- Asylum — Non-refoulement — International procedural law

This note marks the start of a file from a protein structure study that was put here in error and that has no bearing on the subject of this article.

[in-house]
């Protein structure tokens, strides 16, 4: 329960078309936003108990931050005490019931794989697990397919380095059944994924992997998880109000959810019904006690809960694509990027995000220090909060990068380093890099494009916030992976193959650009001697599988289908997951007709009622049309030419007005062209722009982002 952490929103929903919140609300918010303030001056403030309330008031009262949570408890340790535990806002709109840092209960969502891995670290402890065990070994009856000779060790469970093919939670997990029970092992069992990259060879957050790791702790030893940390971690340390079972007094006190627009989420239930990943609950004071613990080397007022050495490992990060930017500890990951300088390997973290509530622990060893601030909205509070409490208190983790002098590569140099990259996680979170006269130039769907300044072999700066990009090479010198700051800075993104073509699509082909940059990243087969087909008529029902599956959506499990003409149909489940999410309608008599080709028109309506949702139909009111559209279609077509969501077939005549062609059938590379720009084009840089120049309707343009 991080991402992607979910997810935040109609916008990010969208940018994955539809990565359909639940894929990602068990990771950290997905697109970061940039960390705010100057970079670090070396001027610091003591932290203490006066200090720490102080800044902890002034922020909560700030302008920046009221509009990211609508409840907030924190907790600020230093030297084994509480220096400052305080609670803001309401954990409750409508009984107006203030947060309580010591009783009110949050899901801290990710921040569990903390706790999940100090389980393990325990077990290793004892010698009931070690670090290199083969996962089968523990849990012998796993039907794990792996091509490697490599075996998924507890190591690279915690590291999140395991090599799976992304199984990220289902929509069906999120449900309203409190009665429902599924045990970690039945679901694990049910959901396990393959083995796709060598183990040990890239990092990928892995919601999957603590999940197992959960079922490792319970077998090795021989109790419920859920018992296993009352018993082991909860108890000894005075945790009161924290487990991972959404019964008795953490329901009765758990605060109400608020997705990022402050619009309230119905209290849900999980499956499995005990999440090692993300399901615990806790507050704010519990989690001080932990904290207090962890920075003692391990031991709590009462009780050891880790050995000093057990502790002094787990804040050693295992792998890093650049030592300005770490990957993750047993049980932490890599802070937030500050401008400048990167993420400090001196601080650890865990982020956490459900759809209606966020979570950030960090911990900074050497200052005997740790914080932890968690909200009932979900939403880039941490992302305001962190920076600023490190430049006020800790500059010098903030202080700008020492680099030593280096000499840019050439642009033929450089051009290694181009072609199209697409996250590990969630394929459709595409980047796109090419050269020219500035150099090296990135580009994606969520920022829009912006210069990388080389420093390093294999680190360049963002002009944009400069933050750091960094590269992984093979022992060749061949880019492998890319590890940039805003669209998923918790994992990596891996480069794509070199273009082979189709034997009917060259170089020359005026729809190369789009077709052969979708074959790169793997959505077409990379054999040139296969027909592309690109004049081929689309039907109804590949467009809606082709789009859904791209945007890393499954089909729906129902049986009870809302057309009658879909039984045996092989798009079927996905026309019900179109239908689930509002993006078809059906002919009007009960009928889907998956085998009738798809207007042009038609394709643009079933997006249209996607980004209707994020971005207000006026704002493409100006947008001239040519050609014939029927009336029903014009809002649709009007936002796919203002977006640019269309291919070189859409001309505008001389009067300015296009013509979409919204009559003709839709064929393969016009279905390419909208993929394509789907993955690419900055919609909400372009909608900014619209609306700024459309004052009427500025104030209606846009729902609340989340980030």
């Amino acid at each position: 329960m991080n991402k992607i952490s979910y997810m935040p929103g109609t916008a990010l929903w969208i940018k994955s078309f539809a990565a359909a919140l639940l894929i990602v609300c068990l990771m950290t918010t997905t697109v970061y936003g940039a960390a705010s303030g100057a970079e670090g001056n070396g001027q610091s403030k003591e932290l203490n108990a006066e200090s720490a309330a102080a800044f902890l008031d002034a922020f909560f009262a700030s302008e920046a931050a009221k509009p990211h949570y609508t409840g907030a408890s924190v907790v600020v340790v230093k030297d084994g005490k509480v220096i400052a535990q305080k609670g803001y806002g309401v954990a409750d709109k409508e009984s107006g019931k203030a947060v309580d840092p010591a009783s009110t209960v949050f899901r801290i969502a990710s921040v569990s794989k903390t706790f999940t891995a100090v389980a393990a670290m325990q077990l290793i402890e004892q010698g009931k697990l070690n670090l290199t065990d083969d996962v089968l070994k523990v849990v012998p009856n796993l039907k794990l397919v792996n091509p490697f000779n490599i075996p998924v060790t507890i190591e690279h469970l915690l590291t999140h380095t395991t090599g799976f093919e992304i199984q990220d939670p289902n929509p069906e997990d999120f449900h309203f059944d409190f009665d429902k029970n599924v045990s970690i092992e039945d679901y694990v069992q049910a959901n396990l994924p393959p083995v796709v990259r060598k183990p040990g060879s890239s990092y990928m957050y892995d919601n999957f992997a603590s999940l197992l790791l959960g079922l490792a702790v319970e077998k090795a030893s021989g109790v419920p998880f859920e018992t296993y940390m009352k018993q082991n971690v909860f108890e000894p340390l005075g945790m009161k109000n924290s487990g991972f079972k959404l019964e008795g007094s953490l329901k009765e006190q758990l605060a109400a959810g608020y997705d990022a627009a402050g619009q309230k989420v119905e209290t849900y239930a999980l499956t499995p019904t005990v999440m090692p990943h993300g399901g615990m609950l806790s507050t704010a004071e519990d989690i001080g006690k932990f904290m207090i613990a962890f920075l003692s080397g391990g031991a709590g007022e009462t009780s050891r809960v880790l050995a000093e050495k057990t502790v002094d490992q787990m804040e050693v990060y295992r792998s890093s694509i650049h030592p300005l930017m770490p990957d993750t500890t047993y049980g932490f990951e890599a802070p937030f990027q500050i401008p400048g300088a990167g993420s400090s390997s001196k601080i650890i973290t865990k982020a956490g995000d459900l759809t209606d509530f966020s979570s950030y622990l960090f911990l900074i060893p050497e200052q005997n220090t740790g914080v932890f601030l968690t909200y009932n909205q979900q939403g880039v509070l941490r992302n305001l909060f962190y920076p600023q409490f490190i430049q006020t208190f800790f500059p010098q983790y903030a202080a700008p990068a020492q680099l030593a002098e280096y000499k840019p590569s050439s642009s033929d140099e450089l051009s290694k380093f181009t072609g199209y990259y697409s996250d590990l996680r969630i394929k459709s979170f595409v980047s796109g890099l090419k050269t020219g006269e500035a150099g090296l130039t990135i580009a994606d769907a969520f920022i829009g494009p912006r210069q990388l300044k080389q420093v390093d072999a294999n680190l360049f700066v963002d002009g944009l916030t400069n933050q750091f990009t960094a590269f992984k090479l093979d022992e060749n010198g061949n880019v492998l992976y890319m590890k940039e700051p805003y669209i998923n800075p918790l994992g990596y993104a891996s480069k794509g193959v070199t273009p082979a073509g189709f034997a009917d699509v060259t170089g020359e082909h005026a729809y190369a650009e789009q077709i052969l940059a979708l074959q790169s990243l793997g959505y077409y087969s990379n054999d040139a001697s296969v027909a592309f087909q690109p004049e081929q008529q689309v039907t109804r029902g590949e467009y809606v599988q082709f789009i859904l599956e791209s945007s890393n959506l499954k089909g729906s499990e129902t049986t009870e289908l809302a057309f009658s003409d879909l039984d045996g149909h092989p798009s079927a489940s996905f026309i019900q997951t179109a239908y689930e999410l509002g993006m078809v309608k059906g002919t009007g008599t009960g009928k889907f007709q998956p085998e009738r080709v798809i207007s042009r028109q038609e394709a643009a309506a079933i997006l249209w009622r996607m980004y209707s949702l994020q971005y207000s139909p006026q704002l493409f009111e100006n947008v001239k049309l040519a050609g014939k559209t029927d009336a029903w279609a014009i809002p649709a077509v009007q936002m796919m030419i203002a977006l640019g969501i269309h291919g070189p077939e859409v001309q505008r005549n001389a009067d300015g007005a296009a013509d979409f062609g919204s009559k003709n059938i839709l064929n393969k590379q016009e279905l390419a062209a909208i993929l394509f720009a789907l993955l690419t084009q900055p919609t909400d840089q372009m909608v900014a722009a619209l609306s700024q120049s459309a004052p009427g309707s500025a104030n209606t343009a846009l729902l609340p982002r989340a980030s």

This chapter describes refugee status determination (RSD), which is the post-Second World War-era term to describe a process by which the asylum norm, now expressed primarily through the Refugee Convention, is operationalized. While the concept of offering sanctuary from harm—‘asylum’—is old, little has been written about the surrounding decision-making processes in the Convention’s historical antecedents or precursors. The chapter begins by examining the origins of RSD. It charts how contemporary RSD reflects its historical antecedents and questions the robustness of a dichotomy between group and individual determination as a marker of development. The chapter then outlines the increased systemization of RSD through dedicated status determination structures comprising both State and mandate RSD, and juridification via an ever-denser body of law and guidance. It also considers inherent and contextual challenges faced by RSD before detailing various proposals for reform to ensure that RSD is a ‘fit-for purpose’ protection mechanism in the twenty-first century.
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